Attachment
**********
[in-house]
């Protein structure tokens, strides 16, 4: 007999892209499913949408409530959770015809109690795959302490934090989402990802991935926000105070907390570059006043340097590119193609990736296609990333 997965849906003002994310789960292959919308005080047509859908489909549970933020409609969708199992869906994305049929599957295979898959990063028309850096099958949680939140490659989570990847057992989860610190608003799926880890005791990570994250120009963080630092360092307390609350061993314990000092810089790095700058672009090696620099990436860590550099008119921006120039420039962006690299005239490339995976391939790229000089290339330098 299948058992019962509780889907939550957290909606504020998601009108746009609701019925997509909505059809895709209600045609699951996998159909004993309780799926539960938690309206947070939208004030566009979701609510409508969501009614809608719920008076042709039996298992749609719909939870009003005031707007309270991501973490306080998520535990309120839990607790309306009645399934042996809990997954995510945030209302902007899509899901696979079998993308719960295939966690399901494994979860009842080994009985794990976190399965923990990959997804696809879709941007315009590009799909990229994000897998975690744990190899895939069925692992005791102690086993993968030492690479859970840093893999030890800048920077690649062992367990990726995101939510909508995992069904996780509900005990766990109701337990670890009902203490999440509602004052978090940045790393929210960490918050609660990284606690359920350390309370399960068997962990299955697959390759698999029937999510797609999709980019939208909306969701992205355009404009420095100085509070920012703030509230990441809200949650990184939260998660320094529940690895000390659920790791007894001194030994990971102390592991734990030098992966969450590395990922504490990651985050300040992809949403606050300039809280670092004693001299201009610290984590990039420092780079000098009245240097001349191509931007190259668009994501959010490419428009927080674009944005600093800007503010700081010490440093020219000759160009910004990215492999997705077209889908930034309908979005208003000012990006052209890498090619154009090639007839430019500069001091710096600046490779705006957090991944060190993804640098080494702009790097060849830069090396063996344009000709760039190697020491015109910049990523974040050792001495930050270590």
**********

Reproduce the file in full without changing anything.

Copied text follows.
[in-house]
């Protein structure tokens, strides 16, 4: 007999892209499913949408409530959770015809109690795959302490934090989402990802991935926000105070907390570059006043340097590119193609990736296609990333 997965849906003002994310789960292959919308005080047509859908489909549970933020409609969708199992869906994305049929599957295979898959990063028309850096099958949680939140490659989570990847057992989860610190608003799926880890005791990570994250120009963080630092360092307390609350061993314990000092810089790095700058672009090696620099990436860590550099008119921006120039420039962006690299005239490339995976391939790229000089290339330098 299948058992019962509780889907939550957290909606504020998601009108746009609701019925997509909505059809895709209600045609699951996998159909004993309780799926539960938690309206947070939208004030566009979701609510409508969501009614809608719920008076042709039996298992749609719909939870009003005031707007309270991501973490306080998520535990309120839990607790309306009645399934042996809990997954995510945030209302902007899509899901696979079998993308719960295939966690399901494994979860009842080994009985794990976190399965923990990959997804696809879709941007315009590009799909990229994000897998975690744990190899895939069925692992005791102690086993993968030492690479859970840093893999030890800048920077690649062992367990990726995101939510909508995992069904996780509900005990766990109701337990670890009902203490999440509602004052978090940045790393929210960490918050609660990284606690359920350390309370399960068997962990299955697959390759698999029937999510797609999709980019939208909306969701992205355009404009420095100085509070920012703030509230990441809200949650990184939260998660320094529940690895000390659920790791007894001194030994990971102390592991734990030098992966969450590395990922504490990651985050300040992809949403606050300039809280670092004693001299201009610290984590990039420092780079000098009245240097001349191509931007190259668009994501959010490419428009927080674009944005600093800007503010700081010490440093020219000759160009910004990215492999997705077209889908930034309908979005208003000012990006052209890498090619154009090639007839430019500069001091710096600046490779705006957090991944060190993804640098080494702009790097060849830069090396063996344009000709760039190697020491015109910049990523974040050792001495930050270590």